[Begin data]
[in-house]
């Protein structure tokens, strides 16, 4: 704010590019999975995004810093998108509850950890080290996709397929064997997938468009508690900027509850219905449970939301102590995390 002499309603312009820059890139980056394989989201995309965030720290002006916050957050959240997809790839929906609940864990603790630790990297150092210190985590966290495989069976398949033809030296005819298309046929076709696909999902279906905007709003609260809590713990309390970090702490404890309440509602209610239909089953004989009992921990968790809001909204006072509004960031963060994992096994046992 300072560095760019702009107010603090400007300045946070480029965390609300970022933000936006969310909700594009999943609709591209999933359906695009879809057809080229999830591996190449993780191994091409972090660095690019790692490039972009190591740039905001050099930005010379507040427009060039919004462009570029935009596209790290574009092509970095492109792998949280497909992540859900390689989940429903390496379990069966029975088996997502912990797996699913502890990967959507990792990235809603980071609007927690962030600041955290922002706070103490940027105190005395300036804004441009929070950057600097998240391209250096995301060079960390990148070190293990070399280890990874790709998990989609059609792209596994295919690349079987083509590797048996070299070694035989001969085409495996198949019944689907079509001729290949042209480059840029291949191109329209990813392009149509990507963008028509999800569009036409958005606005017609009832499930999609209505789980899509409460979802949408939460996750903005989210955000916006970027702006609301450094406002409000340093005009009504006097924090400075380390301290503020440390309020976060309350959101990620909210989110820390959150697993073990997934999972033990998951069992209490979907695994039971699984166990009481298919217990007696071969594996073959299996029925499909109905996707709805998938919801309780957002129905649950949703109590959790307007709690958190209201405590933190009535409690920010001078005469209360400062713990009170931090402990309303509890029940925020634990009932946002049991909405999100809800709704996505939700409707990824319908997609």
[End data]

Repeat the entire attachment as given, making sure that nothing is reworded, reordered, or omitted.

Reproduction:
[in-house]
């Protein structure tokens, strides 16, 4: 704010590019999975995004810093998108509850950890080290996709397929064997997938468009508690900027509850219905449970939301102590995390 002499309603312009820059890139980056394989989201995309965030720290002006916050957050959240997809790839929906609940864990603790630790990297150092210190985590966290495989069976398949033809030296005819298309046929076709696909999902279906905007709003609260809590713990309390970090702490404890309440509602209610239909089953004989009992921990968790809001909204006072509004960031963060994992096994046992 300072560095760019702009107010603090400007300045946070480029965390609300970022933000936006969310909700594009999943609709591209999933359906695009879809057809080229999830591996190449993780191994091409972090660095690019790692490039972009190591740039905001050099930005010379507040427009060039919004462009570029935009596209790290574009092509970095492109792998949280497909992540859900390689989940429903390496379990069966029975088996997502912990797996699913502890990967959507990792990235809603980071609007927690962030600041955290922002706070103490940027105190005395300036804004441009929070950057600097998240391209250096995301060079960390990148070190293990070399280890990874790709998990989609059609792209596994295919690349079987083509590797048996070299070694035989001969085409495996198949019944689907079509001729290949042209480059840029291949191109329209990813392009149509990507963008028509999800569009036409958005606005017609009832499930999609209505789980899509409460979802949408939460996750903005989210955000916006970027702006609301450094406002409000340093005009009504006097924090400075380390301290503020440390309020976060309350959101990620909210989110820390959150697993073990997934999972033990998951069992209490979907695994039971699984166990009481298919217990007696071969594996073959299996029925499909109905996707709805998938919801309780957002129905649950949703109590959790307007709690958190209201405590933190009535409690920010001078005469209360400062713990009170931090402990309303509890029940925020634990009932946002049991909405999100809800709704996505939700409707990824319908997609």